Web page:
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Sunday, May 08, 2011

Senior government officials slamming Ahmadinejad

Senior Iranian officials have been taking potshots at Iranian President Mahmoud Ahmadinejad due to his dispute with Ayatollah Ali Khameni.
Even though President Mahmoud Ahmadinejad returned to work after a ten-day absence, criticism of him by senior officials and influential figures who support Ayatollah Khamenei continued unabated -- as did the campaign to assert the Supreme Leader's absolute authority on the hearts and minds of the Iranian people. While most do not name Ahmadinejad, it is clear he is the target:

In a ceremony commemorating the war martyrs of the Province of Fars in southern Iran, Major General Mohammad Ali Jafari, the top commander of the Islamic Revolutionary Guards Corps (IRGC), said, "After 33 years [since the Revolution] the people of Iran will not tolerate any deviations [from the revolutionary path]. We should be aware that, in addition to foreign evils, internal evils have also been organized to defeat the Revolution. Deviations from the Islamic Republic -- which is natural -- sometimes occurs in foreign policy, sometimes against people's resistance, sometimes in economic affairs, but most importantly against the main pillar of the political system, Velaayat-e Faghih. Without Velaayat-e Faghih the Islamic Republic is similar to the rest of republics in the region that also claim to be Islamic republics. To remain in the revolutionary path is to obey the Faghih [the Supreme Leader]. Anyone who stands against the Faghih, has undoubtedly not understood the meaning of the Islamic Revolution. Anyone who prefers his own views over those of the Faghih has violated the constitution."

Kazem Sadighi, leader (or Imam) of Tehran's Friday prayers, said, "His excellency, Ayatollah Khamenei is in the 'control tower' and monitors anything that may be against the interests of the society. He does not want anything for himself. Monitoring the President is that control tower... The relation between the President and the Leader is not one between father and son, because the President is a soldier of Velaayat-e Faghih and obeying him is a must. The President has said the same, but words are not the criterion, we are awaiting action [by the President]." Kayhan, the mouthpiece of part of the security/intelligence forces, used this quote as its banner headline on Sunday, May 8. Sadighi also said, "A war cannot have two commanders."

Kayhan also warned Ahmadinejad about those who have supposedly penetrated his government. In an editorial Mehdi Mohammadi warned that, "The pious and revolutionary people of Iran have been concerned over the last several days that there is a hand within the government that is trying to replace the Islamic values, for which people support the government, with fake principles and values." He warned that, "those who consider themselves close to the President," want to promote "liberalism, nationalism, opposition to Islamic values and symbols, establishing good relations with foreigners, and in summary, distancing [themselves] from the values of the Islamic Revolution."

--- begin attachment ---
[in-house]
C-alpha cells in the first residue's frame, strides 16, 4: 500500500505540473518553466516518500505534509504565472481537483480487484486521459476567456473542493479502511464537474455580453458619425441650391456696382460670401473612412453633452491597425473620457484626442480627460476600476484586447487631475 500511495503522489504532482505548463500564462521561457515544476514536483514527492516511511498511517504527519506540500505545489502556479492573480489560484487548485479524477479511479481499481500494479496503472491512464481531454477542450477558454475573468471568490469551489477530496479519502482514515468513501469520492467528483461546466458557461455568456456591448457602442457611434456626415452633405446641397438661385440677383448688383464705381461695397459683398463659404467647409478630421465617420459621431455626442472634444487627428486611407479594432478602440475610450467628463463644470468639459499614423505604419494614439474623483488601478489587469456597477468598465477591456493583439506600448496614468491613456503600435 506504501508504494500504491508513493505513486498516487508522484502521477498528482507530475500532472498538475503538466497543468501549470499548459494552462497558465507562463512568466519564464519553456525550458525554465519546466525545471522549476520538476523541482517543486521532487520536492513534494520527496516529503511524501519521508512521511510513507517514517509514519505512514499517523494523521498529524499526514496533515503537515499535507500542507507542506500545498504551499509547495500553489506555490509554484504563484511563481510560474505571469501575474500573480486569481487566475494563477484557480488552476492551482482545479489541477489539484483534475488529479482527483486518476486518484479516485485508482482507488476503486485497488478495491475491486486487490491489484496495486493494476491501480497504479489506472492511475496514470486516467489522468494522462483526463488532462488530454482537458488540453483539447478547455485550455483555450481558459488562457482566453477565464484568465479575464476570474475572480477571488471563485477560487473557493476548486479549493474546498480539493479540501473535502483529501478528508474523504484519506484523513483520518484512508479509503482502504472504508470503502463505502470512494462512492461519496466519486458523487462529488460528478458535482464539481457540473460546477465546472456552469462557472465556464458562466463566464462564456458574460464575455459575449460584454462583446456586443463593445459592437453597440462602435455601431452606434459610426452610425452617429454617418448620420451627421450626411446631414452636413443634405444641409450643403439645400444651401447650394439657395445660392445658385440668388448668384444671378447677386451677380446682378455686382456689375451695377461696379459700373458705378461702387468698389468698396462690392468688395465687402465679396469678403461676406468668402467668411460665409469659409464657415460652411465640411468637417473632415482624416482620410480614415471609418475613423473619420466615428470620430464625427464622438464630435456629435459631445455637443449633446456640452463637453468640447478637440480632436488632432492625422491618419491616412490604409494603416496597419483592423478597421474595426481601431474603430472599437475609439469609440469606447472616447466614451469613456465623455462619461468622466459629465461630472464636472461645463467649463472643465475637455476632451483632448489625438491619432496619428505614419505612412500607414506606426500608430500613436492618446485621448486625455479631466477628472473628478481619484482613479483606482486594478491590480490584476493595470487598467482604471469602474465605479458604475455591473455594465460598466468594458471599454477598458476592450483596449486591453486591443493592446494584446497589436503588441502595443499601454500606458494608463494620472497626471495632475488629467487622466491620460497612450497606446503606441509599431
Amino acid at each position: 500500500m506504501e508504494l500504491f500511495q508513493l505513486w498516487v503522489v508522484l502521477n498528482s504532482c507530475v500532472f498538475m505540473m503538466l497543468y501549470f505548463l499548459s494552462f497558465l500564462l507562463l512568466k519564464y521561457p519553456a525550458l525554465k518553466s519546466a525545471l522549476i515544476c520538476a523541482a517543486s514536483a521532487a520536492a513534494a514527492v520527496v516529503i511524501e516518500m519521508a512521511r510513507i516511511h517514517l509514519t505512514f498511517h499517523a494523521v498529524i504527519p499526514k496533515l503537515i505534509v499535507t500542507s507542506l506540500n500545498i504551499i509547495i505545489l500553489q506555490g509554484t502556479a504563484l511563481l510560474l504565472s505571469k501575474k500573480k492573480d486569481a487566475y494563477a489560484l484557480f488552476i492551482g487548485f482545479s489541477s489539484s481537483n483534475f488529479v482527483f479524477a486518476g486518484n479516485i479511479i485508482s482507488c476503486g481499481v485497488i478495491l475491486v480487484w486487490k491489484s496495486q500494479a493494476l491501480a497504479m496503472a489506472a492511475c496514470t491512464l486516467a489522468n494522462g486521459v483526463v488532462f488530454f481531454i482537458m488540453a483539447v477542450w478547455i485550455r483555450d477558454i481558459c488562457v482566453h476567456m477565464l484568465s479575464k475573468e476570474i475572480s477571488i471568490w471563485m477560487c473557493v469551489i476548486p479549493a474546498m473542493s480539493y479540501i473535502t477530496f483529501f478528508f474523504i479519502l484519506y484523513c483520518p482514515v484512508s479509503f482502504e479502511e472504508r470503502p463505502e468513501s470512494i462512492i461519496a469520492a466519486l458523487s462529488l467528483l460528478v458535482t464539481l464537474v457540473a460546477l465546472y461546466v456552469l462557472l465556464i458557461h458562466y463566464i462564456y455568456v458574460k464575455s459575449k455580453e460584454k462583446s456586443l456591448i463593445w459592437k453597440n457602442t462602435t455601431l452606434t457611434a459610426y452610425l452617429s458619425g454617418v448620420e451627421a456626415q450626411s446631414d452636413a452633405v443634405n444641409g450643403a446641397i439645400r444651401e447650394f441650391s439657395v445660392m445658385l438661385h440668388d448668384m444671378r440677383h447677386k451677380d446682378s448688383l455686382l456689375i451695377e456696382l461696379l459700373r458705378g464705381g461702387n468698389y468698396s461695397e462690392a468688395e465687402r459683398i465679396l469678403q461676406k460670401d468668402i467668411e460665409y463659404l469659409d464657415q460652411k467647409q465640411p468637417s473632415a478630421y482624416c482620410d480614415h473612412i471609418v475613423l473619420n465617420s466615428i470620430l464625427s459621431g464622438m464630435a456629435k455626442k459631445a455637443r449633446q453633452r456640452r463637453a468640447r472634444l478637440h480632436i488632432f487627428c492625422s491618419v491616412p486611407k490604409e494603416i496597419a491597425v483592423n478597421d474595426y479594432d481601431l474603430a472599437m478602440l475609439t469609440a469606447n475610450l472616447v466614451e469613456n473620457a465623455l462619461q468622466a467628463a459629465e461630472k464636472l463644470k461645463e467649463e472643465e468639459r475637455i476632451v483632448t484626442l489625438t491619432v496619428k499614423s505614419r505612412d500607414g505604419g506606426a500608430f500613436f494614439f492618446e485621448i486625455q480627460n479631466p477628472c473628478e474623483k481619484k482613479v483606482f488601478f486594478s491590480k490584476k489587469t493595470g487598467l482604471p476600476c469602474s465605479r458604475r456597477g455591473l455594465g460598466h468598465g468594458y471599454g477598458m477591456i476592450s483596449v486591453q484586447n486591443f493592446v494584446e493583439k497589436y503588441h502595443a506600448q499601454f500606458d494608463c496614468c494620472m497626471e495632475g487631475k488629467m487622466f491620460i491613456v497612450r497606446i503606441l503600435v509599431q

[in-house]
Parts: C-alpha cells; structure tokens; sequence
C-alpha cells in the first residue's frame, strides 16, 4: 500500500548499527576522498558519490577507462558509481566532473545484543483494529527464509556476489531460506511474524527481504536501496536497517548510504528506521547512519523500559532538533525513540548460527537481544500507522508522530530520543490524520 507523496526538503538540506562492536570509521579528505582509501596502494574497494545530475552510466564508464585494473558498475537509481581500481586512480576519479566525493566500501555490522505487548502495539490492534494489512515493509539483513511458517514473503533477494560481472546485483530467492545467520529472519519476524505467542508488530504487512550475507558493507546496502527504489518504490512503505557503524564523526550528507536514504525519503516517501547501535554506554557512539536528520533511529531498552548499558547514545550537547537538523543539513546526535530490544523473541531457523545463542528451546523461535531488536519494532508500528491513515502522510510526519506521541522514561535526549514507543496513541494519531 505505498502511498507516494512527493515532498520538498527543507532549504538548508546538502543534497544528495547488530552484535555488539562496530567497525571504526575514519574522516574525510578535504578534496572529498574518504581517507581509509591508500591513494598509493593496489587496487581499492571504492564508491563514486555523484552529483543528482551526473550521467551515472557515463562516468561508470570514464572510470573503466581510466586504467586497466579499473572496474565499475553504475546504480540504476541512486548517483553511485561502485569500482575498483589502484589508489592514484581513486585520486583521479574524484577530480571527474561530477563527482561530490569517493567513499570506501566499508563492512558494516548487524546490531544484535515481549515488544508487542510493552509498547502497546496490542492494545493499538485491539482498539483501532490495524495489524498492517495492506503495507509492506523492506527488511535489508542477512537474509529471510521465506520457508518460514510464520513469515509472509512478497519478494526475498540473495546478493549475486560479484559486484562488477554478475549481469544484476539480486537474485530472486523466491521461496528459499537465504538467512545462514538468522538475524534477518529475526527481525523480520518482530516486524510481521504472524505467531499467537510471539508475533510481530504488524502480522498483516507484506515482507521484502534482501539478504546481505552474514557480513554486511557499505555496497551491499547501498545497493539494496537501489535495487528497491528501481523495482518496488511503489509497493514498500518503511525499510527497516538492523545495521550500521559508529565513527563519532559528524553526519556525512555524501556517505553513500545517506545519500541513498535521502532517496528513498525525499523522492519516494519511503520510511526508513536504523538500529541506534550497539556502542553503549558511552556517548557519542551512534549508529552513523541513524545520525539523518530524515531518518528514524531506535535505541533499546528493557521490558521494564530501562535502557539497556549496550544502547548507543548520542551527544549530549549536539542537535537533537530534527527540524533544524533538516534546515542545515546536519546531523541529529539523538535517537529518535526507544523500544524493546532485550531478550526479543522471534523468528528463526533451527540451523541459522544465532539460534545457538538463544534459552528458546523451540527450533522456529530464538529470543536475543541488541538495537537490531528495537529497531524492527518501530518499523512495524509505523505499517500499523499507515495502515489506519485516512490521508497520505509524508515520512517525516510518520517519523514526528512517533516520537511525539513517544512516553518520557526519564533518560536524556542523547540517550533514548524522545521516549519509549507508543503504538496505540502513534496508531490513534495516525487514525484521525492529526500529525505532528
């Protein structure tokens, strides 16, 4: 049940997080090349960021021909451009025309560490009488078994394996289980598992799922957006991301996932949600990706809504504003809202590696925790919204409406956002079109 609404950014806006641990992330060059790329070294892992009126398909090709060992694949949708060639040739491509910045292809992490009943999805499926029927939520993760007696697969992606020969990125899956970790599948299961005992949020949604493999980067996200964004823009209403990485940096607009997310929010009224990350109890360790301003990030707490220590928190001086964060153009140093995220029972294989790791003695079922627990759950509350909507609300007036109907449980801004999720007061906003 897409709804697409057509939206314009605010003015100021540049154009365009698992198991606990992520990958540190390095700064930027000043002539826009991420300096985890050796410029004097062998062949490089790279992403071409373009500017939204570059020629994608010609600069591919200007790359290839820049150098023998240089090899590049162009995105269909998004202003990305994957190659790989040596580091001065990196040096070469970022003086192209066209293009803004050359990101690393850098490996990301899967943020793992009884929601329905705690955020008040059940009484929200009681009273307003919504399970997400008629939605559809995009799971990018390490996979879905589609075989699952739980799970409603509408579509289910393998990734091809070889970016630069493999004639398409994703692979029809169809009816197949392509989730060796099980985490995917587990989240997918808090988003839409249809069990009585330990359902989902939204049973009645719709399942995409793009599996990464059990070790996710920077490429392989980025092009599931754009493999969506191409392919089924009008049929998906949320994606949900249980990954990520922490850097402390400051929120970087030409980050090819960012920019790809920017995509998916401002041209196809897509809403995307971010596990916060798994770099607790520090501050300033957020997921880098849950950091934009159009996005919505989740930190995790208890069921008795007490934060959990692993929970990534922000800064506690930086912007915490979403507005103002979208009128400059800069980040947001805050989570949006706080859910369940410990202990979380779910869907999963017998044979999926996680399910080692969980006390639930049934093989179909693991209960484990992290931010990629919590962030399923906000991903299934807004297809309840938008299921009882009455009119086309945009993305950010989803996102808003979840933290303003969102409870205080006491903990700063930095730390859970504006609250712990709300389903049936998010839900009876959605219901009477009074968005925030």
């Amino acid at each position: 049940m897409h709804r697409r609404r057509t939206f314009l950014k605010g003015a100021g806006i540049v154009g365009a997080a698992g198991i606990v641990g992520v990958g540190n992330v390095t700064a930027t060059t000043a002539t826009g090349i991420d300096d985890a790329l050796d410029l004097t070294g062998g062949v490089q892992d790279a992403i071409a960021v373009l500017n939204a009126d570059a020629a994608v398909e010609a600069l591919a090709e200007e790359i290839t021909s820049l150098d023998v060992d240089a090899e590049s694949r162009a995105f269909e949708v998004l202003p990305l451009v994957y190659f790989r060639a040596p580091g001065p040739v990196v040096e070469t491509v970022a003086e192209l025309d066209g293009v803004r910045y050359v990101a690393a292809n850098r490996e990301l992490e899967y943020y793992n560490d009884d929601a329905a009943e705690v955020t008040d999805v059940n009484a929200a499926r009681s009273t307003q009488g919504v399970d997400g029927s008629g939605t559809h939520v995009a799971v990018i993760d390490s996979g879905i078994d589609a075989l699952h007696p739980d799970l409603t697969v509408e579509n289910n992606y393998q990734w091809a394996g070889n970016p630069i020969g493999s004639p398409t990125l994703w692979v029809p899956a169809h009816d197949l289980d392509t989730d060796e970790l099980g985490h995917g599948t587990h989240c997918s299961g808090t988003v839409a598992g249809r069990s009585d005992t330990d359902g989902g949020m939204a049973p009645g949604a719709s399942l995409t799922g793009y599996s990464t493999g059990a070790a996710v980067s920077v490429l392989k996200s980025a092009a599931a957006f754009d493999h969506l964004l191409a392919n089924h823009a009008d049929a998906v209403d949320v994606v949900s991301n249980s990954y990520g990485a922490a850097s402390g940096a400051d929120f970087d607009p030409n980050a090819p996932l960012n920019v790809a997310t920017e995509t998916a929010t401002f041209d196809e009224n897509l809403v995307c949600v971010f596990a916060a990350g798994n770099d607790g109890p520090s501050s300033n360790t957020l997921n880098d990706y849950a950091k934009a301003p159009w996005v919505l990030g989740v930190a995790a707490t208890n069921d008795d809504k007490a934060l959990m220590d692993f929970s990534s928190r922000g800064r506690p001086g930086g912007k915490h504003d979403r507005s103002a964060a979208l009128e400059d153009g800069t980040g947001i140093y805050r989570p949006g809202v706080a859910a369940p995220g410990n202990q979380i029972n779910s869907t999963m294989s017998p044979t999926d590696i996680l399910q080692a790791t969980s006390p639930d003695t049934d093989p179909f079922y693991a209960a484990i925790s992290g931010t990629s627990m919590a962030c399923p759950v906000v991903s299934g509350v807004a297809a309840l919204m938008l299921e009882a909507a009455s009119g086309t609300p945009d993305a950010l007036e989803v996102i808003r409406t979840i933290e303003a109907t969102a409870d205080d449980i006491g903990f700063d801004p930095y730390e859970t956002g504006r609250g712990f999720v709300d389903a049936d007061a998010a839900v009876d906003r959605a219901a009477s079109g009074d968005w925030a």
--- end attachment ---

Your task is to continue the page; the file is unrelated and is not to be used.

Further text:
Kayhan has also reported extensively about the financial dealings of Mashaei, Hamid Baghaei [another Ahmadinejad aide] and Mehdi Jahangiri, a close aide to Mashaei.


In order to prevent the founding of a new Ministry of Sports and Youth Affairs, as approved by the Majles, Ahmadinejad had said that he would write a letter to Khamenei and apparently ask him to side with him. But on Saturday, Lotfollah Forouzandeh, a spokesman for the government, said that Ahmadinejad is moving ahead with plans to establish the new ministry. It is not yet clear whether the letter was sent to Khamenei and turned down, or whether Ahmadinejad decided that under the present conditions writing the letter was useless. He could have also decided not to send the letter to demonstrate his independence from Khamenei.

Saham News, the website that reflects the views of Mehdi Karroubi and his National Trust Party, reported a clash between supporters of Ahmadinejad and Khamenei near the annual book fair exhibition hall. They attacked each other with belts and other items, causing many injuries, according to the report, and cursed at each other using extremely profane language. Police reportedly stood aside and watched. Most of the clashes occurred at the subway station exit next to the exhibition. When a reporter said to the police sarcastically that, "You have made a great effort [to separate the two sides]," a policeman responded, "What are we supposed to do?"

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